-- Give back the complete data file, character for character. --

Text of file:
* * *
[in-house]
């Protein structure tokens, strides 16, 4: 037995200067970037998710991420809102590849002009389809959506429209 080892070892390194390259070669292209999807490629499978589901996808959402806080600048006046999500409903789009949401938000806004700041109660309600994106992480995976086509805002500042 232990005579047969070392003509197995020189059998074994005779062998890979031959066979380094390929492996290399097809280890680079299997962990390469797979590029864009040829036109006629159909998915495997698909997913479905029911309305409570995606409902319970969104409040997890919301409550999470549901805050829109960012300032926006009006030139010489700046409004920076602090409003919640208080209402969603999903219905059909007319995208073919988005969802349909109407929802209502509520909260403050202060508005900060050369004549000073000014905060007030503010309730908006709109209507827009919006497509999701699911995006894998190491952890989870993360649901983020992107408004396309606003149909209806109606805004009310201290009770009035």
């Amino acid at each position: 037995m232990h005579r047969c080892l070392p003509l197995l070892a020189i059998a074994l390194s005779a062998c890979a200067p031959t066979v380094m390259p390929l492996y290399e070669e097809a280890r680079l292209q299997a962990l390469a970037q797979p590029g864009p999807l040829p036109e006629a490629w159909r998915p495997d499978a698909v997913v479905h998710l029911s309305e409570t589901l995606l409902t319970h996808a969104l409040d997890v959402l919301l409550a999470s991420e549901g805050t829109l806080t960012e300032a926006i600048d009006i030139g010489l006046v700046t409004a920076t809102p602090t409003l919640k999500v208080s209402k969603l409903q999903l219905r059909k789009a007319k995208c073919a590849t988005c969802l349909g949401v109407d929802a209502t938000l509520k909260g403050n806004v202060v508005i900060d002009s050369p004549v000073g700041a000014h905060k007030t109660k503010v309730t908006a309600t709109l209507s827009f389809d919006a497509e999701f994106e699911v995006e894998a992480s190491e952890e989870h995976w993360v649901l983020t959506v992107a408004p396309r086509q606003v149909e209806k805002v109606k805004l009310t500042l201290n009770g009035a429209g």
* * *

[in-house]
């Protein structure tokens, strides 16, 4: 037995200067970037998710991420809102590849002009389809959506429209 080892070892390194390259070669292209999807490629499978589901996808959402806080600048006046999500409903789009949401938000806004700041109660309600994106992480995976086509805002500042 232990005579047969070392003509197995020189059998074994005779062998890979031959066979380094390929492996290399097809280890680079299997962990390469797979590029864009040829036109006629159909998915495997698909997913479905029911309305409570995606409902319970969104409040997890919301409550999470549901805050829109960012300032926006009006030139010489700046409004920076602090409003919640208080209402969603999903219905059909007319995208073919988005969802349909109407929802209502509520909260403050202060508005900060050369004549000073000014905060007030503010309730908006709109209507827009919006497509999701699911995006894998190491952890989870993360649901983020992107408004396309606003149909209806109606805004009310201290009770009035």
């Amino acid at each position: 037995m232990h005579r047969c080892l070392p003509l197995l070892a020189i059998a074994l390194s005779a062998c890979a200067p031959t066979v380094m390259p390929l492996y290399e070669e097809a280890r680079l292209q299997a962990l390469a970037q797979p590029g864009p999807l040829p036109e006629a490629w159909r998915p495997d499978a698909v997913v479905h998710l029911s309305e409570t589901l995606l409902t319970h996808a969104l409040d997890v959402l919301l409550a999470s991420e549901g805050t829109l806080t960012e300032a926006i600048d009006i030139g010489l006046v700046t409004a920076t809102p602090t409003l919640k999500v208080s209402k969603l409903q999903l219905r059909k789009a007319k995208c073919a590849t988005c969802l349909g949401v109407d929802a209502t938000l509520k909260g403050n806004v202060v508005i900060d002009s050369p004549v000073g700041a000014h905060k007030t109660k503010v309730t908006a309600t709109l209507s827009f389809d919006a497509e999701f994106e699911v995006e894998a992480s190491e952890e989870h995976w993360v649901l983020t959506v992107a408004p396309r086509q606003v149909e209806k805002v109606k805004l009310t500042l201290n009770g009035a429209g």